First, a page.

Foreign Minister Avigdor Lieberman criticized Monday the lack of coherence in the government's proposed policies on the Palestinians, attacking Prime Minister Benjamin Netanyahu for not leading his cabinet and demanding that he formulate a plan that would represent the entire coalition.
"What happened yesterday, when four senior ministers gave public addresses one after the other with each proposing a different political solution, was a grotesque performance," said Lieberman at an Institute of Certified Public Accountants conference in Eilat.
Lieberman added that "one minister spoke of annexation, another minister spoke of deliberation, a woman minister spoke of segmentation, and the last spoke of stagnation. That is not a government policy. We need to cut down and adopt a single political plan to bind all parts of the coalition."
The Yisrael Beiteinu chairman called on Netanyahu to lead in formulating such a plan. "We need to do this as soon as possible, because if we do not do it of our volition we will be dragged towards what we do not want and what is not in our best interest."
Lieberman addressed the emerging conflict between Economy Minister Naftali Bennett and Finance Minister Yair Lapid. "The economy minister spoke of annexing settlement blocks and the finance minister threatened to disband the coalition if such a plan is approved. They both know they are talking about something that will never happen."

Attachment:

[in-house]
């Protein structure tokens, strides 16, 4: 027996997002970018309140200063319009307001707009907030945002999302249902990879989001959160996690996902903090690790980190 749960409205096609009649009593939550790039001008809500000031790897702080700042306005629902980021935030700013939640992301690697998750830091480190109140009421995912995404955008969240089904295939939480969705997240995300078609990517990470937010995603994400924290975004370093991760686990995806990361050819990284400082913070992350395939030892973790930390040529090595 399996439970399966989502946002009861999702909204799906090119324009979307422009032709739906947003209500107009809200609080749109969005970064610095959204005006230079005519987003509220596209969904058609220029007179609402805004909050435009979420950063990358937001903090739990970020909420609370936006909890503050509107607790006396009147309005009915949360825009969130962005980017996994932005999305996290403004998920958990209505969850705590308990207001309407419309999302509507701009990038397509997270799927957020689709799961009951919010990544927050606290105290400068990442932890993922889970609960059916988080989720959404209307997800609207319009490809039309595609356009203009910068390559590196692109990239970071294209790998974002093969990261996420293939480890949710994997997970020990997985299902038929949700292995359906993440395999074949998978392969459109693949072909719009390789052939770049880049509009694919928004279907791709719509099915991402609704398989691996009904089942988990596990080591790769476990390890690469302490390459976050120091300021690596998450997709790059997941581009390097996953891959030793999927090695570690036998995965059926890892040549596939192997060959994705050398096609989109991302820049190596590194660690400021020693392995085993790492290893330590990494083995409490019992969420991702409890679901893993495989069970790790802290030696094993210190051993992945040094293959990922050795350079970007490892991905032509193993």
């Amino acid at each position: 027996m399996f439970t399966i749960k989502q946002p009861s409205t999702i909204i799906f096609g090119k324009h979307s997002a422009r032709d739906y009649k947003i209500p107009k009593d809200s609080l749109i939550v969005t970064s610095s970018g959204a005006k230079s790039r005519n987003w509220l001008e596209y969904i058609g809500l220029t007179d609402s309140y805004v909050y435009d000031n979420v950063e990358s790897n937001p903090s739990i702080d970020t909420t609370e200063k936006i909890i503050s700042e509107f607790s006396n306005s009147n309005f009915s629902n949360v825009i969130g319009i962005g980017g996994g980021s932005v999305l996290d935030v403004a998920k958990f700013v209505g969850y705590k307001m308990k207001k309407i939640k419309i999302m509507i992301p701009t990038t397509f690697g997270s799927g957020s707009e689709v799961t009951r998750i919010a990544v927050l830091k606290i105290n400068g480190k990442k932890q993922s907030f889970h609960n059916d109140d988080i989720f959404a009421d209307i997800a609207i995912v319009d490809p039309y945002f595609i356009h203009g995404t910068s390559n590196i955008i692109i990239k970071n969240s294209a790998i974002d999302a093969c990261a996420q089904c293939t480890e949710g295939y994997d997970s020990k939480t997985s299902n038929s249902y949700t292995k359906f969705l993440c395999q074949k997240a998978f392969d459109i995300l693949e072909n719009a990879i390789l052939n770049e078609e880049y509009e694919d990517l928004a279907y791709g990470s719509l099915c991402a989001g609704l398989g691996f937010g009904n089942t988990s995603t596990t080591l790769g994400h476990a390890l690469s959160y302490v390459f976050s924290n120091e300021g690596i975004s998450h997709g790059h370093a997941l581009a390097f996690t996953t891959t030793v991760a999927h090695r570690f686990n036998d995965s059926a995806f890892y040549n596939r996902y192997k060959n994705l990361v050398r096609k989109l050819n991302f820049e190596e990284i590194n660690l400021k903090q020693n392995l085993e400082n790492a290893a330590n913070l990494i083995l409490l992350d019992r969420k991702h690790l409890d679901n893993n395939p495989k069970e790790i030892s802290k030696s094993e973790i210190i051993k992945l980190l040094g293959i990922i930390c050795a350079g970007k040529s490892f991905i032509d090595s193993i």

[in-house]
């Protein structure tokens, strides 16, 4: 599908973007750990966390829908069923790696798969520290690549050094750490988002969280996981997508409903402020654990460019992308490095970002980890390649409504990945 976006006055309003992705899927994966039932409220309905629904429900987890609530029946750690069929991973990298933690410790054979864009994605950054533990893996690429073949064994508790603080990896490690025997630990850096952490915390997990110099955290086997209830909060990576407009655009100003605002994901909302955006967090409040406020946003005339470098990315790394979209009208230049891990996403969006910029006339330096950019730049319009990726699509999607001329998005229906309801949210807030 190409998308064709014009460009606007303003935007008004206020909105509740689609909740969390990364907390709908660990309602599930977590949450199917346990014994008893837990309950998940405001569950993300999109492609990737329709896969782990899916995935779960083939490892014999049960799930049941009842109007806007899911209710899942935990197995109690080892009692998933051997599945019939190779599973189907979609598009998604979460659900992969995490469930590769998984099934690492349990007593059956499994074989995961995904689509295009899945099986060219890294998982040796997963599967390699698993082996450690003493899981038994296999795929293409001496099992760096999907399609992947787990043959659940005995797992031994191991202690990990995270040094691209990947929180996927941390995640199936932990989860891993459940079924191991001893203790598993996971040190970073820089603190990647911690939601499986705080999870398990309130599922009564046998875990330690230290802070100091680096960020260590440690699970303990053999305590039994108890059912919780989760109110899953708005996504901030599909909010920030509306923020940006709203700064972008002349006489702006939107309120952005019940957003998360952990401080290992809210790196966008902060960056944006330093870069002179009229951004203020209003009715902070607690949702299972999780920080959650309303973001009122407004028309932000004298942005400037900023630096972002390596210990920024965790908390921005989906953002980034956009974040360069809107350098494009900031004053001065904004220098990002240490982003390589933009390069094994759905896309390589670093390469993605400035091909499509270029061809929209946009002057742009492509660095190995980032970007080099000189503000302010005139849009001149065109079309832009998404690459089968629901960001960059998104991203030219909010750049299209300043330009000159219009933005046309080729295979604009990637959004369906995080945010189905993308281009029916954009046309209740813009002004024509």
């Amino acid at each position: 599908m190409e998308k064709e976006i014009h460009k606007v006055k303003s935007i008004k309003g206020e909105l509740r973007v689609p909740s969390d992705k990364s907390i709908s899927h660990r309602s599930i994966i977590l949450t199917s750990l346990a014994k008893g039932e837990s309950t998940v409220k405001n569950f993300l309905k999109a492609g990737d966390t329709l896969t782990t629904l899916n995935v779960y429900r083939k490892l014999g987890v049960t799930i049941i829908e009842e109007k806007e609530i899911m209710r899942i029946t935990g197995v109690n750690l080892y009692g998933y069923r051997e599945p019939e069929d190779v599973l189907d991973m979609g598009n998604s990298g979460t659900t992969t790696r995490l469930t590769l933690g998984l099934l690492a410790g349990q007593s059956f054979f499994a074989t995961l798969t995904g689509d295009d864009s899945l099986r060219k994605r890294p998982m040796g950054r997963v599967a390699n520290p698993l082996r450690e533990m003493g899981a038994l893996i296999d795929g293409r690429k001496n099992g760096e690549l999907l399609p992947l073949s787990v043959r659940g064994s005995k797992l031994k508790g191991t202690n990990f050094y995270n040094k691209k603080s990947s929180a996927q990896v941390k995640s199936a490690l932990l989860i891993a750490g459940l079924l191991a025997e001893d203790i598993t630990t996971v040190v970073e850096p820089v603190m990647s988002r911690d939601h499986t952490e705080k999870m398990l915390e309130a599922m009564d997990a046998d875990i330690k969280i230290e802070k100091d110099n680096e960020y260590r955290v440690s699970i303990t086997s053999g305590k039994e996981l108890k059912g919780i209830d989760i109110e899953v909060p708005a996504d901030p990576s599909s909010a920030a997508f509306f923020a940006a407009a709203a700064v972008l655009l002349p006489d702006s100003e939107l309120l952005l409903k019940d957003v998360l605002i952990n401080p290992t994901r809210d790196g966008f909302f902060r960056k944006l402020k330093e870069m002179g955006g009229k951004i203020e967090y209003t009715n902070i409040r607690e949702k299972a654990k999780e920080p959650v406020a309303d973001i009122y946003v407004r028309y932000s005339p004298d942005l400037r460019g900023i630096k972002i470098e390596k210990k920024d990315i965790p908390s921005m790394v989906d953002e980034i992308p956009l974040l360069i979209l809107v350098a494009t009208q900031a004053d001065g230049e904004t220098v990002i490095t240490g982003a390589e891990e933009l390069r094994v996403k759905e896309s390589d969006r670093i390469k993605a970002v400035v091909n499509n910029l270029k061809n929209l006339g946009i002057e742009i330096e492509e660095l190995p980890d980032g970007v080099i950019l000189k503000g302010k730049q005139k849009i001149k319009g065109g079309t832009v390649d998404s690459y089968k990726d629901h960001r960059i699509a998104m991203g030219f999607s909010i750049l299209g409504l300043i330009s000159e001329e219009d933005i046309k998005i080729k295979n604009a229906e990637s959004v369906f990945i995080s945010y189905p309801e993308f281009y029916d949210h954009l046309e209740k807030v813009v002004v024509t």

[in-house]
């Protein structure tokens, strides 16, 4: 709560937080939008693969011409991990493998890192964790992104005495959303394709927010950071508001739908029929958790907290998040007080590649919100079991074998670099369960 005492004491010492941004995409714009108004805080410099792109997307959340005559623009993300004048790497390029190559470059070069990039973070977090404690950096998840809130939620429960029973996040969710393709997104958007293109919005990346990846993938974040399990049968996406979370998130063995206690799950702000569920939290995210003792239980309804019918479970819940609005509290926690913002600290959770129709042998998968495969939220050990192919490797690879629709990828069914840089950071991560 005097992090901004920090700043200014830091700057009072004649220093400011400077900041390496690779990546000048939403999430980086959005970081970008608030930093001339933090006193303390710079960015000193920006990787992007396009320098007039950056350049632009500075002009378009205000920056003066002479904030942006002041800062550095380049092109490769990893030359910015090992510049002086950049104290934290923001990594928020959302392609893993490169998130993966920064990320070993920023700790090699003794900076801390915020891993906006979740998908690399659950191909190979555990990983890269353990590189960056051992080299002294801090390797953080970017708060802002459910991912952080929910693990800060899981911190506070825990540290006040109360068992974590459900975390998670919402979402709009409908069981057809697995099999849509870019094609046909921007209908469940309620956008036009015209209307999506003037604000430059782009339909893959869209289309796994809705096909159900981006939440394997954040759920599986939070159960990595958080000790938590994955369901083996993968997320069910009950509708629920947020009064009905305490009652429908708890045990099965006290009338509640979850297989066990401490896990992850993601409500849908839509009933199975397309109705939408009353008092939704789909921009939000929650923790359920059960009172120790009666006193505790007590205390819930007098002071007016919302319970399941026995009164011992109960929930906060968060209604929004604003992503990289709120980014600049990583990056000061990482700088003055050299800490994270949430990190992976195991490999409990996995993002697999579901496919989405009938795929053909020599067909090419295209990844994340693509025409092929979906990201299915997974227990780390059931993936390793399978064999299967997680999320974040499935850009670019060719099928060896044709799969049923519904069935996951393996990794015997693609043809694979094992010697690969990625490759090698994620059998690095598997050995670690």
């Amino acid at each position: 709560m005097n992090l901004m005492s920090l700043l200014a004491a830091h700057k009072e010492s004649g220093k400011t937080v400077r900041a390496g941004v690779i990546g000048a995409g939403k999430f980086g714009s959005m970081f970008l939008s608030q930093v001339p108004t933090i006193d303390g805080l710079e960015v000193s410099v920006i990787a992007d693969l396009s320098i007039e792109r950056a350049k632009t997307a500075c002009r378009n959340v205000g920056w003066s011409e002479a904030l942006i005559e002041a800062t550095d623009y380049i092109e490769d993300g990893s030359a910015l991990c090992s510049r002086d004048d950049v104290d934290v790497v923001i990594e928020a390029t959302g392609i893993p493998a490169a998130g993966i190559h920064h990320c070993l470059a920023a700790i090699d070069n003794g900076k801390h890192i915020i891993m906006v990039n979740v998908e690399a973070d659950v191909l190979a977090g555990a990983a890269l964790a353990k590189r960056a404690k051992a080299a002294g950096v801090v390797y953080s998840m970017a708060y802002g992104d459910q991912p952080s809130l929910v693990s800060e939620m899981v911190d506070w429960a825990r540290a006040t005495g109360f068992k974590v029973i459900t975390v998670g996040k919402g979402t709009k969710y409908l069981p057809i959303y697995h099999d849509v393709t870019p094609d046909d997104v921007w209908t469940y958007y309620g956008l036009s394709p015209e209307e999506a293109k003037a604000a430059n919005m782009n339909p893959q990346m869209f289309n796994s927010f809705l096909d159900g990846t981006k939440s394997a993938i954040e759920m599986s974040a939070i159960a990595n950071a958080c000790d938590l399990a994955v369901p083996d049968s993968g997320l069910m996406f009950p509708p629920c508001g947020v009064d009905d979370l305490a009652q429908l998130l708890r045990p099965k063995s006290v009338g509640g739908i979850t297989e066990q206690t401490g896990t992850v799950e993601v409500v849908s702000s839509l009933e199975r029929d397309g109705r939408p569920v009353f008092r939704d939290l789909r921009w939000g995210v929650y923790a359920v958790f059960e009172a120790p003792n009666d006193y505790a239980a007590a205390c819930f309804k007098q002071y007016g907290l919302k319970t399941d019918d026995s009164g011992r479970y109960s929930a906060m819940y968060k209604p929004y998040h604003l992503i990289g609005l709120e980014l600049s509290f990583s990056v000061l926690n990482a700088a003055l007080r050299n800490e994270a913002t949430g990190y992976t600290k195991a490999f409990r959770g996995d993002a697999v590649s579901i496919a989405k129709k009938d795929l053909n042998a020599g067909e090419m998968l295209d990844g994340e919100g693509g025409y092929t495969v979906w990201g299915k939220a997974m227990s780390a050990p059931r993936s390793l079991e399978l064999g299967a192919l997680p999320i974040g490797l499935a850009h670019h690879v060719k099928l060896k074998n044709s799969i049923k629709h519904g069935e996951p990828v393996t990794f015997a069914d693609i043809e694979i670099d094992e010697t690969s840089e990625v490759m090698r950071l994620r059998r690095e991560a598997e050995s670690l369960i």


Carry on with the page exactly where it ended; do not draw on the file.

The foreign minister emphasized that he supported the idea of annexation but that "it was not feasible. Even Minister Bennett knows that, but he thinks it is worth saying to maybe get two more seats (in the Knesset)."
He also criticized Hatnuah Chairwoman Tzipi Livni's remarks: "The justice minister speaks of continuing the Oslo Process, 21 years after it was started and failed. It reminds me of Hegel's observation that 'governments have never learned anything from history.'"
Lieberman also addressed Interior Minister Gideon Sa'ar's remarks at the Herzliya Conference: "The interior minister spoke of continuing the status quo and it simply does not work. It's like in soccer, if you do not initiate and are always defending, you eventually concede a goal."
The foreign minister stressed that he supported a negotiated agreement with the Palestinians, "but only as part of a package which also solves our relations with the Arab world and the issue of Israeli Arabs. It must be part of a package deal."
Lieberman added: "In the Middle East everyone is afraid of everyone and we need to bring everyone to the negotiations table in one fell swoop and solve everything simultaneously. The situation today is not what it was more than 10 years ago when they first proposed the Arab Peace Initiative. It is no longer quiet in the Arab world."